By David Rose
Happy New Year everyone 🙂
I’m often asked about prepositions, for example: ‘Why are they so complicated?’, ‘What’s the rule?’ and What’s the best way to learn them?’
Well, in a bid to deal with these and other such relevant questions, let’s start with the ‘technical’ definition of a preposition:
“A word used before a noun, a noun phrase or a pronoun, connecting it to another word, for example ‘We jumped in the lake’, and ‘She drove slowly down the track”Cambridge Advanced Learner’s Dictionary & Thesaurus 3rd Edition, Cambridge University Press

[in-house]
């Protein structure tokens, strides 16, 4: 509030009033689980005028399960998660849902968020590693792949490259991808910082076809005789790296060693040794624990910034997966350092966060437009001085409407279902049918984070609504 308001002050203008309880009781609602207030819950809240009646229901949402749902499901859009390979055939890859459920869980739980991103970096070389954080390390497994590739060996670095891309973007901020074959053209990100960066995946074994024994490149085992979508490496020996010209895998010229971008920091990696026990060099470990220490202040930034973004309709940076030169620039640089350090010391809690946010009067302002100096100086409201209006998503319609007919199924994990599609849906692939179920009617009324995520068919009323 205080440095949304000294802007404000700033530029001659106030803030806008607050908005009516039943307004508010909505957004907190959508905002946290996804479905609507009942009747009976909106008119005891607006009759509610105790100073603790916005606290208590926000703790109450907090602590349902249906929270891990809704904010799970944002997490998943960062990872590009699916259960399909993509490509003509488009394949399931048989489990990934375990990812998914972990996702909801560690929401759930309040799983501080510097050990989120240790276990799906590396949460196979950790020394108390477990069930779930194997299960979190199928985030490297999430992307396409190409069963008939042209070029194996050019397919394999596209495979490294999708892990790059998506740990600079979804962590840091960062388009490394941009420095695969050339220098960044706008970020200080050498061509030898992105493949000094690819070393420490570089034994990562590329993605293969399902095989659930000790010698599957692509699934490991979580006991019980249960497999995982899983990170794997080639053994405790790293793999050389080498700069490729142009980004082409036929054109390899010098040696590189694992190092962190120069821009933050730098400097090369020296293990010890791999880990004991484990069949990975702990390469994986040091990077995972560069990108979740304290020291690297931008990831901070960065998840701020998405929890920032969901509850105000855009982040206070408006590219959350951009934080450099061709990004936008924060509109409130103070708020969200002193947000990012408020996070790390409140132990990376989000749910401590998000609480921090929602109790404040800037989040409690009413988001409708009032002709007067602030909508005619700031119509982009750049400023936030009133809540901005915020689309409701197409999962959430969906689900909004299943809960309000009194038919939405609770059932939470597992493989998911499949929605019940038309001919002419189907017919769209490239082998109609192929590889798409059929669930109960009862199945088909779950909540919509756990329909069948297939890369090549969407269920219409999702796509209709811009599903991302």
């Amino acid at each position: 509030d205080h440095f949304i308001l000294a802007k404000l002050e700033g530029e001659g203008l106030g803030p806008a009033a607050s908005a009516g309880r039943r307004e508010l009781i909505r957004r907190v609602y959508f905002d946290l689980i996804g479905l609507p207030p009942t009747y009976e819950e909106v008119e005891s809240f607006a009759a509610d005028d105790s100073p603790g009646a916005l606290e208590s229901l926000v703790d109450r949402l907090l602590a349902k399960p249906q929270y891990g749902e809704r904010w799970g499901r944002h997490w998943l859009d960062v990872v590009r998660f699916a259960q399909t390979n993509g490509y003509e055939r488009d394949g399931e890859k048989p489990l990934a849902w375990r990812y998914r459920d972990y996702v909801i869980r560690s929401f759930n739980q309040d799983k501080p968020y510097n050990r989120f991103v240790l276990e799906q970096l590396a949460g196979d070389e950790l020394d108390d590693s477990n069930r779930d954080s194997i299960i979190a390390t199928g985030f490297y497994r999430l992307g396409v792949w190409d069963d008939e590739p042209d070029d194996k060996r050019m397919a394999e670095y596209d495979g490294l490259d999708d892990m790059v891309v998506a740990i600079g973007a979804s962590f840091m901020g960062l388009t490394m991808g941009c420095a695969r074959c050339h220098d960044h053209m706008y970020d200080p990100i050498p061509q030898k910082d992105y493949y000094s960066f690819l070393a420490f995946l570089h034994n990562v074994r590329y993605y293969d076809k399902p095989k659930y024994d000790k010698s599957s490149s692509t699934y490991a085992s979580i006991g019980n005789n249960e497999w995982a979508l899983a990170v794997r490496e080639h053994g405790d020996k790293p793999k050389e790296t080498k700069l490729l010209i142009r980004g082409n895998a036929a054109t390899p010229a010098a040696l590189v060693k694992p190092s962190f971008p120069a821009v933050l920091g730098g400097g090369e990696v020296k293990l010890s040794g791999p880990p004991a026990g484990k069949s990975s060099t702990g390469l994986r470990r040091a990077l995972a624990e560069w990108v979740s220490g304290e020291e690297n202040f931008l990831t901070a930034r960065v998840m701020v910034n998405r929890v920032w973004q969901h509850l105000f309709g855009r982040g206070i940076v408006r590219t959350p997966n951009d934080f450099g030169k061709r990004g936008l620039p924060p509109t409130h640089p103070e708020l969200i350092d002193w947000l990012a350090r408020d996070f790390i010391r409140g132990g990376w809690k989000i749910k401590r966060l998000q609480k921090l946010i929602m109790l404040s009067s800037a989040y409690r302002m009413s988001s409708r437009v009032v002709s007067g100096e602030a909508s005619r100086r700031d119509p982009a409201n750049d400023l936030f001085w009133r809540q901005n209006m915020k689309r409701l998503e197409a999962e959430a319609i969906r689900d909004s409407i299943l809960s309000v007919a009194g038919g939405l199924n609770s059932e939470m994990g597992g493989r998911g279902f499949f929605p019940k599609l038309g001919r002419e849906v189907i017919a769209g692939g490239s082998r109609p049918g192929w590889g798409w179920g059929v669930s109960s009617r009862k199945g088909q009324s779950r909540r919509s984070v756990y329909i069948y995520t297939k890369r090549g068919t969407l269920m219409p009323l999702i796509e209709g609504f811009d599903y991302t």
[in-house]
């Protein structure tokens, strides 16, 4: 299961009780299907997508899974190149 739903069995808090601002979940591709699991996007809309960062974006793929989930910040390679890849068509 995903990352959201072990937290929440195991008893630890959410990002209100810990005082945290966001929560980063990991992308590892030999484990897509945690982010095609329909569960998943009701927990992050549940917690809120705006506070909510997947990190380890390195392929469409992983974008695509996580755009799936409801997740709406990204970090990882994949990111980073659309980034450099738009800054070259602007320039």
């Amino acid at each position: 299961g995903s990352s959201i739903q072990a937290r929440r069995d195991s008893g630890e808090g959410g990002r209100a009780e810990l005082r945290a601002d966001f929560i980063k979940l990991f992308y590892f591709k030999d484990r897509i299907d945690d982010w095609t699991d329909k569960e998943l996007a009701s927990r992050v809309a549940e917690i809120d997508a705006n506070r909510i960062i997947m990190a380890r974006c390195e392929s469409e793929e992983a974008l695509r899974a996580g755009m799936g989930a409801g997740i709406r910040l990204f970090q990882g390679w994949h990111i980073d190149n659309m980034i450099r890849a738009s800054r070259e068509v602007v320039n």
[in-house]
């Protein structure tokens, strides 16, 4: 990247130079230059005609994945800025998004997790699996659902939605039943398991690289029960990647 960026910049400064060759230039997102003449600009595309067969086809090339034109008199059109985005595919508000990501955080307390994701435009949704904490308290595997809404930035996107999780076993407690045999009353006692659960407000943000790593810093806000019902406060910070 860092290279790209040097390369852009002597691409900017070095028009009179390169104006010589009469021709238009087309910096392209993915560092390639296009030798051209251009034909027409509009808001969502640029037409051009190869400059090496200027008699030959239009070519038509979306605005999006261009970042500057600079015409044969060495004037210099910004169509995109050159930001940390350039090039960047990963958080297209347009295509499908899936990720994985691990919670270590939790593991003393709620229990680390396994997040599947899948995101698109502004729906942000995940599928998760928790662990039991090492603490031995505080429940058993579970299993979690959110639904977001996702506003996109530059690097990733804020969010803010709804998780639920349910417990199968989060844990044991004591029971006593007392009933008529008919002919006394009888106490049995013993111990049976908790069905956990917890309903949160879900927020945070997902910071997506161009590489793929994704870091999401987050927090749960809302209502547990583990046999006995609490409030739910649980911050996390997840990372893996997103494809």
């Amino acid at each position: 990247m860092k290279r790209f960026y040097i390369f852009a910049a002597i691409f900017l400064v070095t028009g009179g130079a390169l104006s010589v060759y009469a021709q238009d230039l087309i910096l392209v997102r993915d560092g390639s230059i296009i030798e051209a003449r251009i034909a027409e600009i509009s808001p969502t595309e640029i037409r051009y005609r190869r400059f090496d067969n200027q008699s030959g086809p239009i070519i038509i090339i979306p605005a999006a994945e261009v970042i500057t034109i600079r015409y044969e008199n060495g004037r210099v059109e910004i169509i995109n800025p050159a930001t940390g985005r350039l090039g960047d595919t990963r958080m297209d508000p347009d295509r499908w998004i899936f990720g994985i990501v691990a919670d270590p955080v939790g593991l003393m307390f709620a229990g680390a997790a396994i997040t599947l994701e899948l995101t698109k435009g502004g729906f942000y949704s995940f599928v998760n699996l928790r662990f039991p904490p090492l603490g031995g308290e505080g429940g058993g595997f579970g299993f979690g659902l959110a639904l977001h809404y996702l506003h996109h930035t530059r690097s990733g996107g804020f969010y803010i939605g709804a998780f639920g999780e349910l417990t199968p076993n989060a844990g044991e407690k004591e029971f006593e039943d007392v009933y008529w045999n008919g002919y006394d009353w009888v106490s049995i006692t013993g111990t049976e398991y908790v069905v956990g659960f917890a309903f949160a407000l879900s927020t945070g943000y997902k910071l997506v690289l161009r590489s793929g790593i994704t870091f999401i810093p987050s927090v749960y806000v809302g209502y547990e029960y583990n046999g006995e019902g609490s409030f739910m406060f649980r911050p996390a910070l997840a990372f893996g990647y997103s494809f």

Possibly interesting, but really not useful in helping you consistently choose the correct ones in your written and spoken English, is it…?
So, now I’d like you to consider my more ‘practical’ definition:
How many types are there? Two – variable (e.g. I live inBrussels, I was born in November) and fixed (e.g. it depends on you).
Are they ‘easy’? No, even advanced learners of English find prepositions difficult, as a 1:1 translation is usually not possible. One preposition in your native language might have several translations depending on the situation.
Is there one ‘rule’ to help me choose the correct one? No, the only real way to learn them is by heart.
This second definition leads us to two important conclusions: Continue reading